WASHINGTON—A data breach exposed the personal information of more than 46,000 veterans this summer, the VA recently revealed.
Hackers gained access to VA’s Financial Services Center (FSC), diverting payments meant for community care providers. According to VA information released in September, the hackers were able to gain access by using “social engineering techniques and exploiting authentication protocols.” VA shut down access to the FSC until their Office of Information Technology could complete a full review.
Cybersecurity has been identified as a long-standing weakness at VA, with previous data breaches resulting in millions of veterans’ data being exposed. The most famous incident occurred in 2006 when a laptop and hard drive containing information on 26 million veterans were stolen from a VA employee’s home.
Information on the latest data breach came just a few days before the release of a new report from the Government Accountability Office (GAO) on VA’s continuing IT issues. The report states that, despite spending $4 billion a year on IT, VA still does not have the infrastructure necessary to fully support its most critical services like providing healthcare and disability benefits. Combined with a lack of IT management and oversight, this contributes to VA’s vulnerability to cyberthreats.
“The risks to IT systems supporting the federal government and the nation’s critical infrastructure are increasing, including insider threats from witting or unwitting employees, escalating and emerging threats from around the globe, and the emergence of new and more destructive attacks,” the report states.
GAO has regularly informed VA of its cybersecurity risk. In a 2016 report, GAO highlighted challenges VA faced in safeguarding its IT systems. A 2018 report looking at government cybersecurity as a whole labeled VA as having significant weaknesses in its attempt to secure its systems. And in July 2019, GAO reported that the department had fully met only one of the five foundational practices for establishing a cybersecurity risk management program—that of establishing the role of a cybersecurity risk executive.
According to that 2019 report, while VA had put someone in charge of cybersecurity, it had not fully developed a cybersecurity risk management strategy; documented risk-based cybersecurity policies; conducted an agencywide risk assessment; or established coordination between cybersecurity and enterprise risk management.
“The lack of key cybersecurity management elements at VA is concerning given that agencies’ systems are increasingly susceptible to the multitude of cyber-related threats that exist,” the report concluded.
VA has downplayed the impact of this latest data breach, noting that only 13 community care providers had been affected, with a total of six payments being diverted.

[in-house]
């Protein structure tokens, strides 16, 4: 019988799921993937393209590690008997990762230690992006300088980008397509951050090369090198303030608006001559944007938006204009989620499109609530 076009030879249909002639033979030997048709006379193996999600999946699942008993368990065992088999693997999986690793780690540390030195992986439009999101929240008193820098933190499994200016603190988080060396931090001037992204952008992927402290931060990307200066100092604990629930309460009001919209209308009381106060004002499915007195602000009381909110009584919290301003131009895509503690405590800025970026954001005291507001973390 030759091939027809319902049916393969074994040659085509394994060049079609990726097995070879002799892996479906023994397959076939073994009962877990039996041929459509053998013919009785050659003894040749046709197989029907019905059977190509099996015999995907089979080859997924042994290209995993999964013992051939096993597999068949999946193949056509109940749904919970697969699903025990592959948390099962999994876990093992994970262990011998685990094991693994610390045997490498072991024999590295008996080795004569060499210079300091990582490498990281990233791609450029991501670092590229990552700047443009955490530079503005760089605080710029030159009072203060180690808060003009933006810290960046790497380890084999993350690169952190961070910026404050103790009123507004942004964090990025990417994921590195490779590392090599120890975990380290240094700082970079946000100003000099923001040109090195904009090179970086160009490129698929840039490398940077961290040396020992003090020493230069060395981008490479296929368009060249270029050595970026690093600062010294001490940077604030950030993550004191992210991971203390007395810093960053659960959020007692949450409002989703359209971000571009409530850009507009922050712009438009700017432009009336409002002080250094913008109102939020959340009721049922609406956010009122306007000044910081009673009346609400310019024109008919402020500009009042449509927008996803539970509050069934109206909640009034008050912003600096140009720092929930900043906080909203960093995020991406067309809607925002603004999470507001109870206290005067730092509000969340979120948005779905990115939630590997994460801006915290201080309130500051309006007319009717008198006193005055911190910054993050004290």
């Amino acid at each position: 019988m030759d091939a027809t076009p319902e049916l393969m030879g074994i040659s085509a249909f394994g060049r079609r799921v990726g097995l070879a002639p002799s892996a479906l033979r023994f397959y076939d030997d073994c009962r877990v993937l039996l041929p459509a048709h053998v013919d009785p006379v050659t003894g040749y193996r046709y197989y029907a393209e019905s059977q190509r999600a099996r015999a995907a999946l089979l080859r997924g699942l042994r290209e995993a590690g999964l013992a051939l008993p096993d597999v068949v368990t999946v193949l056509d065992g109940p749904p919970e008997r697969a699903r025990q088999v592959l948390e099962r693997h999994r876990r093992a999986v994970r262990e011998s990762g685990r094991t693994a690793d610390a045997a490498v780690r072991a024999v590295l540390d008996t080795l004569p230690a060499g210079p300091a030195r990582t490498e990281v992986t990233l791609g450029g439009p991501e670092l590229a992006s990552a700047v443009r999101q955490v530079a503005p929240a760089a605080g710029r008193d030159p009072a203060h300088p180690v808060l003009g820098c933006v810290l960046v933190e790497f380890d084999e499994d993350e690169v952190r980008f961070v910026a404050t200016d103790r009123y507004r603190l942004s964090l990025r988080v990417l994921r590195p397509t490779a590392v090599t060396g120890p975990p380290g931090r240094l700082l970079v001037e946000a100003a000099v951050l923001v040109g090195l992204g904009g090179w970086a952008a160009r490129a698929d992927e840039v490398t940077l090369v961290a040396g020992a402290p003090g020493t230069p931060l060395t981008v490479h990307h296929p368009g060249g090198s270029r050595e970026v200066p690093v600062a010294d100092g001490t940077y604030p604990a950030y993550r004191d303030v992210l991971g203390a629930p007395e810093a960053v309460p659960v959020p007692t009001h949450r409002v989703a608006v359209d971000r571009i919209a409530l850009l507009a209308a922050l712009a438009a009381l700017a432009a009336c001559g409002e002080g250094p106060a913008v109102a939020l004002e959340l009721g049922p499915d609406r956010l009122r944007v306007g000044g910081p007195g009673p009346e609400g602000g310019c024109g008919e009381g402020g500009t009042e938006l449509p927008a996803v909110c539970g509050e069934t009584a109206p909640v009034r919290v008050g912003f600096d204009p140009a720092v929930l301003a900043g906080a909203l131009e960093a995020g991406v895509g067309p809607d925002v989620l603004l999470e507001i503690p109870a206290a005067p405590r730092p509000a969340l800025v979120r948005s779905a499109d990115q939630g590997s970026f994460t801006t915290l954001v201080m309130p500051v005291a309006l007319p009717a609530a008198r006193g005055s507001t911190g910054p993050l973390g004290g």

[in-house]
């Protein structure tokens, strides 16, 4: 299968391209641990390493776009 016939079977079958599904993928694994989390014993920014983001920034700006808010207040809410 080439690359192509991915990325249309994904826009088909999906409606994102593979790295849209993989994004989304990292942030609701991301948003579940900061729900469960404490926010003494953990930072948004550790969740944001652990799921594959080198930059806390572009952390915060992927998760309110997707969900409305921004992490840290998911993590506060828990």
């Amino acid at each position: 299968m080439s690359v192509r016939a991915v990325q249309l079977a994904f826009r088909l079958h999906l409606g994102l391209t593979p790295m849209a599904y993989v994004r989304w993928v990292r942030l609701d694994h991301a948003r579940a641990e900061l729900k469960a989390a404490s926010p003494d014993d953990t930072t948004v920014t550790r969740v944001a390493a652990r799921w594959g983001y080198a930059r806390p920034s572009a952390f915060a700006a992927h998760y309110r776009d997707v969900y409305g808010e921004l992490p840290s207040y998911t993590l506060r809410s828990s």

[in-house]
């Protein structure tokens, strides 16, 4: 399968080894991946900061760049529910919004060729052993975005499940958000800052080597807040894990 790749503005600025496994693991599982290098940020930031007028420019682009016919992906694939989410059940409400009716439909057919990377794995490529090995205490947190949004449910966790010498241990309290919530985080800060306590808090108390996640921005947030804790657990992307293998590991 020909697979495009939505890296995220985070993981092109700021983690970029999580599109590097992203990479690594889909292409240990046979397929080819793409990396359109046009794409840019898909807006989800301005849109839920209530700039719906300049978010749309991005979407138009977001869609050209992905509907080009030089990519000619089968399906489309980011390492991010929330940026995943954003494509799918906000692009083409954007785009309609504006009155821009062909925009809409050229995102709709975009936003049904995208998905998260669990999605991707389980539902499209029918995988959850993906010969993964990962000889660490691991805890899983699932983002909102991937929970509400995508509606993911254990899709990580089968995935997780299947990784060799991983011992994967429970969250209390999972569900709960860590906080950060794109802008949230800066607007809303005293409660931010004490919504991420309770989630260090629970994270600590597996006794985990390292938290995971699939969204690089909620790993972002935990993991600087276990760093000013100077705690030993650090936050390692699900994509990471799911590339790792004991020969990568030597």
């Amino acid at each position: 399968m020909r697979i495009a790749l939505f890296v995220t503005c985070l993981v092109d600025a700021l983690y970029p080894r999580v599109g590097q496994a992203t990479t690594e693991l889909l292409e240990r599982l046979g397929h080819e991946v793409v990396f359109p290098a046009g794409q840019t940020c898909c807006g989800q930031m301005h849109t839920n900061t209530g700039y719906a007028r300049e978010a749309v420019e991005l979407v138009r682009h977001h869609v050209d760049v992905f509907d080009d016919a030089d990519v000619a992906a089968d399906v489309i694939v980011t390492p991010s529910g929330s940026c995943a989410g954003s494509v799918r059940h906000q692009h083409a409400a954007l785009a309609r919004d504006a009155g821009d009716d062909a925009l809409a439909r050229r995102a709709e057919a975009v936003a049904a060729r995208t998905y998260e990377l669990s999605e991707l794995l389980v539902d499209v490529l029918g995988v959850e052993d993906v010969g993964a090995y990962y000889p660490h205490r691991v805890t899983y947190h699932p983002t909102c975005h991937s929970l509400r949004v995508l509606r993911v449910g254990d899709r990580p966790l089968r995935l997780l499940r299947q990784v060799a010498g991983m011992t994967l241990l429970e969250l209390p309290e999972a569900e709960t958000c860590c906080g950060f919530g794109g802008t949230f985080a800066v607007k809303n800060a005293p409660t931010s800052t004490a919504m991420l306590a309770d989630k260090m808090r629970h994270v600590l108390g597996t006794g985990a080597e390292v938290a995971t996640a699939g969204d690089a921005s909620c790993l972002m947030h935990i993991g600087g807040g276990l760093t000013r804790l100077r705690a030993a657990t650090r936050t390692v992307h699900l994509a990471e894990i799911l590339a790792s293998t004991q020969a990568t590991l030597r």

Legislators on both the House and Senate Veterans’ Affairs committees have written separate letters to VA Secretary Robert Wilkie calling for answers about how VA plans to shore up its cybersecurity, however.
The House letter, crafted by the Republicans on that committee, was relatively reserved in tone with legislators applauding VA for its quick actions to investigate the breach but requesting a staff-level briefing on the incident.
“Data breaches of any kind are concerning, but particularly so when the targeted data is in trust by the U.S. government and where it affects veterans,” the House letter states.
The Senate letter—this one crafted by the Democrats on that committee—was sterner. It included a list of cybersecurity-related questions the legislators wanted answers to.
“It appears the department remains in a reactive posture, waiting for cybersecurity or business vulnerabilities to arise,” the letter notes. “This most recent data breach is unacceptable. It also exposes the fact that VA has not taken the necessary steps to ensure oversight, accountability, and security of the vast financial and other personal data it collects and processes to perform its critical services for America’s veterans.”
Another report released in September suggests that the continued inability for VA to fully address cybersecurity is an issue that’s echoed throughout the highest levels of the government. This report, titled “Cybersecurity: Clarity of Leadership Urgently Needed to Fully Implement National Strategy” notes that a lack of direction from the White House has hampered departments’ ability to meet their security goals.
“GAO and others have reported on the urgency and necessity of clearly defining a central leadership role in order to coordinate the government’s efforts to overcome the nation’s cyber-related threats and challenges,” the report states. Investigators contend that, since the elimination of the White House cybersecurity coordinator position in May 2018, it remains unclear which officials maintains ultimate responsibility for not only coordination the execution of the National Cyber Strategy but holding federal agencies accountable.